After careful consideration, PennDOT concurred with the recommendations by Dewberry to construct a replacement bridge and demolish the existing structure. Since it would not be feasible to detour Harrison Avenue traffic during construction, Dewberry developed a design for the new bridge to be constructed adjacent to the existing structure, which could continue to carry vehicular and pedestrian traffic until completion of the new bridge and roadway.
Scratching the S
Presently, Harrison Avenue follows a reversing S-curve alignment between Moosic Street and the existing bridge. The new Harrison Avenue Bridge is being constructed along an improved roadway alignment on the west side of the existing bridge. The three spans of the new bridge total 465 ft in length, and the project will realign Harrison Avenue over a distance of about 1,300 ft between Moosic Street and Linden Street. The realignment displaces three residences and requires relocation of Duffy Park, a city-owned park lying along both sides of Harrison Avenue on the south side of the bridge. As part of the project, Duffy Park is being reconfigured to lie completely on the east side of Harrison Avenue, gaining additional area and enhancements that include parking, benches, lighting and landscaping.
A condition survey concluded that the upper portions of the bridge, including the deck beams, deck arches and deck itself required complete replacement.
The gateway gorge
Section 106 of the National Historic Preservation Act requires all federal agencies to evaluate the effects of project undertakings to historic properties. Demolition of the existing National Register-listed Harrison Avenue Bridge is an adverse effect to this historic resource. PennDOT and Dewberry held a series of public involvement meetings and coordination meetings with the Pennsylvania Historical and Museum Commission and other Section 106 consulting parties to develop consensus on the project.
To mitigate the adverse effect, PennDOT committed to take into consideration the crossing’s importance as a gateway into Scranton in designing the new bridge. A number of context-sensitive design features reflect this commitment. The new bridge consists of a steel plate girder superstructure with reinforced concrete deck. Both superstructure and substructure components of the new bridge will incorporate curved and arch-shaped design elements that are reminiscent of the original bridge and lend the structure a visual presence compatible with the site. A haunched shape is used for the webs of the steel girders. The piers, located on the steep sides of the gorge, consist of three circular columns supported on drilled-shaft foundations, with a pier cap with an arched underside between the columns. The piers will include pillars similar to those removed from the existing bridge during the 1973 rehabilitation, but appropriately scaled for the new bridge at approximately three-quarters of the original size. Bridge barriers will have formed relief and recesses in a pattern similar to the original barriers that were removed during the 1973 rehabilitation. Period-style metal fencing and lighting will be installed. An ashlar-stone architectural surface treatment will be used on the abutment faces, blending with the exposed rock slopes at the site and similar to stone used for walls and buildings along Harrison Avenue north of the bridge and elsewhere in the city.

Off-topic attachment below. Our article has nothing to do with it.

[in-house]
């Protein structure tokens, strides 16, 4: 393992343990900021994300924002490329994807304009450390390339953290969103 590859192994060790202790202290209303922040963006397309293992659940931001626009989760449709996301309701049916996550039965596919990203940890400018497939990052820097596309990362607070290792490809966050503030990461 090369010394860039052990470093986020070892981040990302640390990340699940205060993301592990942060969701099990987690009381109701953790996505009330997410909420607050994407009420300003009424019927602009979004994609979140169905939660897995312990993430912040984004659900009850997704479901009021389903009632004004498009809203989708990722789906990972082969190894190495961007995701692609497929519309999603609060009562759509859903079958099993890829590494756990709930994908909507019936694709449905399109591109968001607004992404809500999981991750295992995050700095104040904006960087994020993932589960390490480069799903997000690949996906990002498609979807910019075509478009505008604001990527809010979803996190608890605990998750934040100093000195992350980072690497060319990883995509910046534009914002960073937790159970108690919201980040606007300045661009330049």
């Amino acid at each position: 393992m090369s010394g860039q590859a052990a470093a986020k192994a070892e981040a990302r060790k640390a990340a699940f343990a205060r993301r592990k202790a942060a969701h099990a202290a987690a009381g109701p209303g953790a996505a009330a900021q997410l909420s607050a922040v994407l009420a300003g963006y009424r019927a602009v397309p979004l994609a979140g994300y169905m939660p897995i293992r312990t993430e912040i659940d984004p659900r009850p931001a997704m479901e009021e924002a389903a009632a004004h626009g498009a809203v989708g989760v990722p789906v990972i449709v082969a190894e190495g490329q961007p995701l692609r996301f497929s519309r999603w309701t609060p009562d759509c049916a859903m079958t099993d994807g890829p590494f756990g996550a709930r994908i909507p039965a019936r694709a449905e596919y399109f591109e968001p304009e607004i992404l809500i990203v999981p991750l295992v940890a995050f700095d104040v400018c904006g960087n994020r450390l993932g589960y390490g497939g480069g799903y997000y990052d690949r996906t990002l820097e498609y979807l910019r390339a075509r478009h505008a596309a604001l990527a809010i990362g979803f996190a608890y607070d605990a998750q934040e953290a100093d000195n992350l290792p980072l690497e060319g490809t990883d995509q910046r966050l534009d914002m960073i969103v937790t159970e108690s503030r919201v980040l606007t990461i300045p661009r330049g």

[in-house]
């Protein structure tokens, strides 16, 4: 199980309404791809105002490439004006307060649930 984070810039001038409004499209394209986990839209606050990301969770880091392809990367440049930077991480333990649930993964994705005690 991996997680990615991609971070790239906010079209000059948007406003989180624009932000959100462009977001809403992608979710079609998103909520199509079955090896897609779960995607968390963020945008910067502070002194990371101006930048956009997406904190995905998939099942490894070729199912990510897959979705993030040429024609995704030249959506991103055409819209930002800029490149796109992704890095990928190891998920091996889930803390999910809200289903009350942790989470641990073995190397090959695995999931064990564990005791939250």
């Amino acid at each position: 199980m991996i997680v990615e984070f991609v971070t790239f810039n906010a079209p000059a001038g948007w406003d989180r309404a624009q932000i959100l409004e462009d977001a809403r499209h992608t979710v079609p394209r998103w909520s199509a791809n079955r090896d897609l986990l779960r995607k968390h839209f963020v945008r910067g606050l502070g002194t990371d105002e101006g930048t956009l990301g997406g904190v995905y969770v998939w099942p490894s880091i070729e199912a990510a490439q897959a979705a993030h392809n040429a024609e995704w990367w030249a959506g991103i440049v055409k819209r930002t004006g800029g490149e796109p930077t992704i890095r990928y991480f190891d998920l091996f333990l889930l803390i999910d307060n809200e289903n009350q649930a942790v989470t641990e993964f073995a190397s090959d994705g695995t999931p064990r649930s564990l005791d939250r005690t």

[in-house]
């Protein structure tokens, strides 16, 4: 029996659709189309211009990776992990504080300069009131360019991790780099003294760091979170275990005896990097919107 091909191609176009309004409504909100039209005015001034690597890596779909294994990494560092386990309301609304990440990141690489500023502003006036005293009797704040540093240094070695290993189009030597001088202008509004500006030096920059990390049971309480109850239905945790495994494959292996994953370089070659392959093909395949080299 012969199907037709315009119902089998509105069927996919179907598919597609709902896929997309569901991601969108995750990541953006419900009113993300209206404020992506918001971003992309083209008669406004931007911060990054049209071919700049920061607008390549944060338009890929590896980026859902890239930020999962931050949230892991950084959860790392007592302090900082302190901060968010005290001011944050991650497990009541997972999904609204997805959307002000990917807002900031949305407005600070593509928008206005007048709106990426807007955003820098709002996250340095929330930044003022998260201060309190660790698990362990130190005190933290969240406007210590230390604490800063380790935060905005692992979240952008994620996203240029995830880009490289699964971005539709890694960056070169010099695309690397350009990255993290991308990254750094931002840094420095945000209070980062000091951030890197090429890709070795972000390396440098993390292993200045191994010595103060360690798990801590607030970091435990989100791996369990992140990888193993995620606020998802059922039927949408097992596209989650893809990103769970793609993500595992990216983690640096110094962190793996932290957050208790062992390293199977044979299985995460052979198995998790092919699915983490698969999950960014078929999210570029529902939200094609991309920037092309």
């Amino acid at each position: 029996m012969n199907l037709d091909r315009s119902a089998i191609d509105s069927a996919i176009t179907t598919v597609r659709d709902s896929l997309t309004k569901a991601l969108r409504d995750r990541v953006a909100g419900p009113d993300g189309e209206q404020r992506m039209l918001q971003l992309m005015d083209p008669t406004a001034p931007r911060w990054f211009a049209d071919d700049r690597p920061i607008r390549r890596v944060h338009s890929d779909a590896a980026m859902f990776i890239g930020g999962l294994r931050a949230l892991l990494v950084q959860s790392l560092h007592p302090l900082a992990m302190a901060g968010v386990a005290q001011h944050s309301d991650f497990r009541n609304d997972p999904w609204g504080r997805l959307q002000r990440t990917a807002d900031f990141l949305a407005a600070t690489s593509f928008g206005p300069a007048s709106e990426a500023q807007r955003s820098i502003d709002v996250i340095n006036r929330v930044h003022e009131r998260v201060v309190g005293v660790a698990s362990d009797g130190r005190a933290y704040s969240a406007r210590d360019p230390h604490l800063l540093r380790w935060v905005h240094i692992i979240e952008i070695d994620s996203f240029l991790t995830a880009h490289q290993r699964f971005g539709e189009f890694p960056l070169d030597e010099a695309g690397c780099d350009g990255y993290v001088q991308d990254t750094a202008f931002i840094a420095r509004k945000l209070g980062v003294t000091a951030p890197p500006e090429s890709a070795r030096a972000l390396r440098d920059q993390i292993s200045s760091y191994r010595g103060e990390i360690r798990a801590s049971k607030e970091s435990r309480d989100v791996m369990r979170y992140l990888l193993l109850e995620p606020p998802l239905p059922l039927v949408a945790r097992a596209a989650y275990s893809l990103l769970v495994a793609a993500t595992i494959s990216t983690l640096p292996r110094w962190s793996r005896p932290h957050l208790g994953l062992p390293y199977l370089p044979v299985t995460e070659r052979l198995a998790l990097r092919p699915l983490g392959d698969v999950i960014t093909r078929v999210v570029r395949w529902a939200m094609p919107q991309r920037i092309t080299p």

The reconstruction of Duffy Park also will incorporate similar design themes. Low retaining walls with an ashlar-stone pattern will be constructed in the park, which also will feature an interpretive panel describing the original bridge that will overlook the original bridge location. In addition, the park will include period-style lighting, trash receptacles and park benches, new plantings of trees and low hedge rows, winding sidewalks and a parking area.
Construction of the bridge is greatly complicated by the project site. Roaring Brook lies 130 ft below the main span, and the steep rocky sides of the gorge make access extremely difficult. Available work space is restricted by the need to maintain traffic along the Central Scranton Expressway and DL&W Railroad. Construction of the new bridge and roadway must accommodate traffic along existing Harrison Avenue and minimize disruption to the surrounding neighborhoods. Overhead electrical transmission lines restrict the working range of cranes and drilling equipment.
The construction contract was awarded to Minichi Inc. in September 2014. Presently, Minichi is completing the bridge and roadway construction in a phased sequence, working within the constraints of the site and urban setting. PennDOT and Minichi have forged a collaborative working team that is continuing to solve the challenges posed by the site and make value-added improvements to the project.
Following in the footsteps
The original massive reinforced-concrete arch bridge carrying Harrison Avenue arose from a progressive and forward-thinking attitude within Scranton and utilized the technology and construction methods of the day to build an iconic bridge that lasted nearly 100 years. The new Harrison Avenue Bridge was conceived to mirror this legacy while maintaining a vital link within the city. The Harrison Avenue Bridge project balances aesthetic considerations with appropriate structural design and construction solutions for difficult site conditions to create a new gateway bridge for the city of Scranton. R&B